Panama Papers spark EU tax evasion moves

374Views 0Comments Posted 03/04/2018

Two years after the Panama Papers scandal, drew the attention of the world to the Isthmus and a thriving- now disappeared – law firm with close ties to the ruling administration, the European Union (EU) and others are better prepared to face fraud and tax evasion.

The EU has adopted numerous new regulations responding to the journalistic investigation which highlighted the magnitude of activities in tax havens, says an EFE News agency report.

On April 3, 2016, the journalistic investigation resulting from the massive filtering of documents brought to light the activities of the Panamanian law firm Mossack Fonseca, that created  214,000  opaque companies operating in 200 countries or territories, as well as the participation of more than 500 banks and 140 politicians and other public figures.

[caption id="attachment_65396" align="alignleft" width="300"] Protesters following rel;ease of Panama Papers[/caption]

The interest, indignation and public pressure that was awakened has been kept alive in the heat of new scandals like the paradise papers and with the recent murders of two journalists who investigated cases of corruption: the Maltese Daphne Caruana Galizia and the Slovakian Jan Kuciak.

The EU decided in 2016 to intensify its efforts to tackle these practices and the European Commission (EC) put on the table several proposals that were added to others already presented: many have been approved with unusual speed, but others remain in the pipeline. Just three months after the scandal of the Panama papers the countries approved the directive Against the Evasion of Capital (ATAD), with rules to prevent companies from transferring their profits to countries where they would not be taxed or that escape taxes by reallocating assets or deducting interest on loans between companies.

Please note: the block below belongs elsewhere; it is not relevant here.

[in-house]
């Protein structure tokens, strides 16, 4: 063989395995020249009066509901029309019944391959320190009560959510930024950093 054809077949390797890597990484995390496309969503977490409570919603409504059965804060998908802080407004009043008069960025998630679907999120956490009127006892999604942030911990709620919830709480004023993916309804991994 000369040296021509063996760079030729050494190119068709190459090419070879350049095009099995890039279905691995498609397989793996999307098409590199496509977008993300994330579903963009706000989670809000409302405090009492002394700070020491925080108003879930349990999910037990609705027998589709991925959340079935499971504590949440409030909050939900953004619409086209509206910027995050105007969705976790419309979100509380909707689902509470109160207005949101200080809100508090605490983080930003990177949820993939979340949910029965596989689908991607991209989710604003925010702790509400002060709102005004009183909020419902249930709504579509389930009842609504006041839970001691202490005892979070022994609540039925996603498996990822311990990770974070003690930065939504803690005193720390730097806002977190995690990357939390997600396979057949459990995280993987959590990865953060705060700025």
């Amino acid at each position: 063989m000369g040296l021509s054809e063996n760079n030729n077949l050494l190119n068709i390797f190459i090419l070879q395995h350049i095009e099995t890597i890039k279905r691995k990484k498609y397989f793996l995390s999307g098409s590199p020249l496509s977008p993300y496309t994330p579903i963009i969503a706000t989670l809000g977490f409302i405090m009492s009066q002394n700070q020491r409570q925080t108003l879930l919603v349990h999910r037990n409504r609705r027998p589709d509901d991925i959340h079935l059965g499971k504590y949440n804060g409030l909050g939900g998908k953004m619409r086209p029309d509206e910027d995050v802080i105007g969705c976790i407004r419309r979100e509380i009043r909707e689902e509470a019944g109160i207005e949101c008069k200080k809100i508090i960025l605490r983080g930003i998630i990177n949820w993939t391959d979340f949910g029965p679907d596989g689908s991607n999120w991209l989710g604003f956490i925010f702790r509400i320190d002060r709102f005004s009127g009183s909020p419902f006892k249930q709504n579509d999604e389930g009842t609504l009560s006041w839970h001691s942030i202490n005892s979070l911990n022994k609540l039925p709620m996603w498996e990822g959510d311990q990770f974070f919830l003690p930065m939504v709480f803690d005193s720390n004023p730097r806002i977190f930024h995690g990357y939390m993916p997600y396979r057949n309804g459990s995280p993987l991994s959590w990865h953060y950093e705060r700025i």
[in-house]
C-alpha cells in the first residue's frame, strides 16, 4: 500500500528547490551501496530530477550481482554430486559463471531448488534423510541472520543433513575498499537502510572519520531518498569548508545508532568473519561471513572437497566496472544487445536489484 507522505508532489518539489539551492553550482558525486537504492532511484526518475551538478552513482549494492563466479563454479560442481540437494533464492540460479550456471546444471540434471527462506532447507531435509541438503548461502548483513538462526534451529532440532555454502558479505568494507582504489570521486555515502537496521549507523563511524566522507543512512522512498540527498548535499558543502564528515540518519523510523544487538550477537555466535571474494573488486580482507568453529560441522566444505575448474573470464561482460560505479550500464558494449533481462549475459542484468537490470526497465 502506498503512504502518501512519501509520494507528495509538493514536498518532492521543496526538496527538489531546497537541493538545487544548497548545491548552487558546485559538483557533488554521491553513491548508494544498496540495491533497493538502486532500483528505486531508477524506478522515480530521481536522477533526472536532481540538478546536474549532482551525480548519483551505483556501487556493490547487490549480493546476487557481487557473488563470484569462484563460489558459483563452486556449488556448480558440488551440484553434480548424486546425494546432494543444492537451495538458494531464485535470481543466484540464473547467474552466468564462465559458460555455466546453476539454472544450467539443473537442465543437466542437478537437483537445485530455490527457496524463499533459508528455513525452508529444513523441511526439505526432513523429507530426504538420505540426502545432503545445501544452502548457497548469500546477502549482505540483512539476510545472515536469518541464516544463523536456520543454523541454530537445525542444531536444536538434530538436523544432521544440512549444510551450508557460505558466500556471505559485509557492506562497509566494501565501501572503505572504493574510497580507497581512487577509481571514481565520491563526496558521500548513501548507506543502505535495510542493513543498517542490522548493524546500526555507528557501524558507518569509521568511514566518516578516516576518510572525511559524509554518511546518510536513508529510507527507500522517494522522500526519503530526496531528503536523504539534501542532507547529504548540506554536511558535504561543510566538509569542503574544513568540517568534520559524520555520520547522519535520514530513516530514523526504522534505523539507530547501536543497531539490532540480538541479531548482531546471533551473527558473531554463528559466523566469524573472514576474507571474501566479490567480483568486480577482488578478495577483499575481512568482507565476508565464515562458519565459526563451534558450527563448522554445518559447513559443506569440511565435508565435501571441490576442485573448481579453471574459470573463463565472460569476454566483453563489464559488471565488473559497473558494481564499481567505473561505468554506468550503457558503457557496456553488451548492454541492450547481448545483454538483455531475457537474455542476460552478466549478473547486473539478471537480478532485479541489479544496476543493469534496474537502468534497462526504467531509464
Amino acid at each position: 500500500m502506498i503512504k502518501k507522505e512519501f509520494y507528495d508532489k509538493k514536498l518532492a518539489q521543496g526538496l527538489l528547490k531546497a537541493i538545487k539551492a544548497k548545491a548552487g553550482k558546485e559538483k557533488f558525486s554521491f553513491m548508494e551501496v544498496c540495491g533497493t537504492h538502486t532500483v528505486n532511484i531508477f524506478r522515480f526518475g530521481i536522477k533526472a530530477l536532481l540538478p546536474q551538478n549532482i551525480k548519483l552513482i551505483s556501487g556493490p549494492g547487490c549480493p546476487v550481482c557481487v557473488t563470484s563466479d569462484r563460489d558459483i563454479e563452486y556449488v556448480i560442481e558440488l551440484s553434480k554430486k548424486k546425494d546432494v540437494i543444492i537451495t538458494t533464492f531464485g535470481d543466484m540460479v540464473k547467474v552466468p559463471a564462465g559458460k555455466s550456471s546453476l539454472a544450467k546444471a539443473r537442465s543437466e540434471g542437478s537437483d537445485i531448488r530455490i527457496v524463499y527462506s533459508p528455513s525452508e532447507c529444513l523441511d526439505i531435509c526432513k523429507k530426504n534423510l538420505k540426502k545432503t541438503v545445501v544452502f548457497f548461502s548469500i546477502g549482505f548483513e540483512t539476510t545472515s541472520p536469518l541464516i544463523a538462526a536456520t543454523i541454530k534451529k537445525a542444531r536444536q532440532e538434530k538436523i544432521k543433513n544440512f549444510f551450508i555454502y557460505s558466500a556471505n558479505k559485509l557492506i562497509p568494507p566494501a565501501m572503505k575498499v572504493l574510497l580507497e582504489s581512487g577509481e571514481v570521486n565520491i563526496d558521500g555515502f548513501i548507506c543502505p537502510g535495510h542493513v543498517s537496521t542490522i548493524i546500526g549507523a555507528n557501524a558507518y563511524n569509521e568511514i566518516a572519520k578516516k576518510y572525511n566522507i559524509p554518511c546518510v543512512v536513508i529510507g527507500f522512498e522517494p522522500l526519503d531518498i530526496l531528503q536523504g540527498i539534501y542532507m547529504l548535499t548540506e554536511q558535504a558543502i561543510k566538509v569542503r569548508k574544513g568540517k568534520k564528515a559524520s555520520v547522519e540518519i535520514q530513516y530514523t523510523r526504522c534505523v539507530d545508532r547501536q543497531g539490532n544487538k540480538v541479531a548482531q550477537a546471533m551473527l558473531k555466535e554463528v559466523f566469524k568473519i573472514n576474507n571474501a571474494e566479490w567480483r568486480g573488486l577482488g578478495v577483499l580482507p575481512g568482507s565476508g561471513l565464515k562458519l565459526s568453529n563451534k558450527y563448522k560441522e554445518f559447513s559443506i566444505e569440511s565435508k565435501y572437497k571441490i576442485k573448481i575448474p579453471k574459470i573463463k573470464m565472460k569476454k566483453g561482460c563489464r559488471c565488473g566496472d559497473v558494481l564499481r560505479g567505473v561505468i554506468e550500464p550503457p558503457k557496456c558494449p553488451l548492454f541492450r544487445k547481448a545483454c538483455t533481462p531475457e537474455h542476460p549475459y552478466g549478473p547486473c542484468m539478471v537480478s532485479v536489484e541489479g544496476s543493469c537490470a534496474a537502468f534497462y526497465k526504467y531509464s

It will come into force next year and its objective is to tackle some of the most frequent tricks among companies, which manage to evade between $50, billion and $70, billion a   year, according to a study by the European Parliament.

In July 2016 the Commission also proposed amending the anti-money laundering directive to oblige companies to reveal the identity of their owners in a register accessible to the authorities taxpayers and the public, and to the countries to verify the data.

Last month the most recent initiative was approved: a rule that will force the advisors' prosecutors -consultants, banks or lawyers, among others- to inform the authorities when designing plans that can help evade.

Both rules should take effect in 2020. However, the most talked-about measure has been the creation of the first community list of fiscal paradises

The EU published it last December with 17 countries which have been reduced to seven after some have committed to change their legislation: American Samoa, Bahamas, Guam, Namibia, the islands of Saint Kitts and Nevis, Trinidad, and Tobago and the US Virgin Islands.

More than 50 troubled countries committed to making legislative changes


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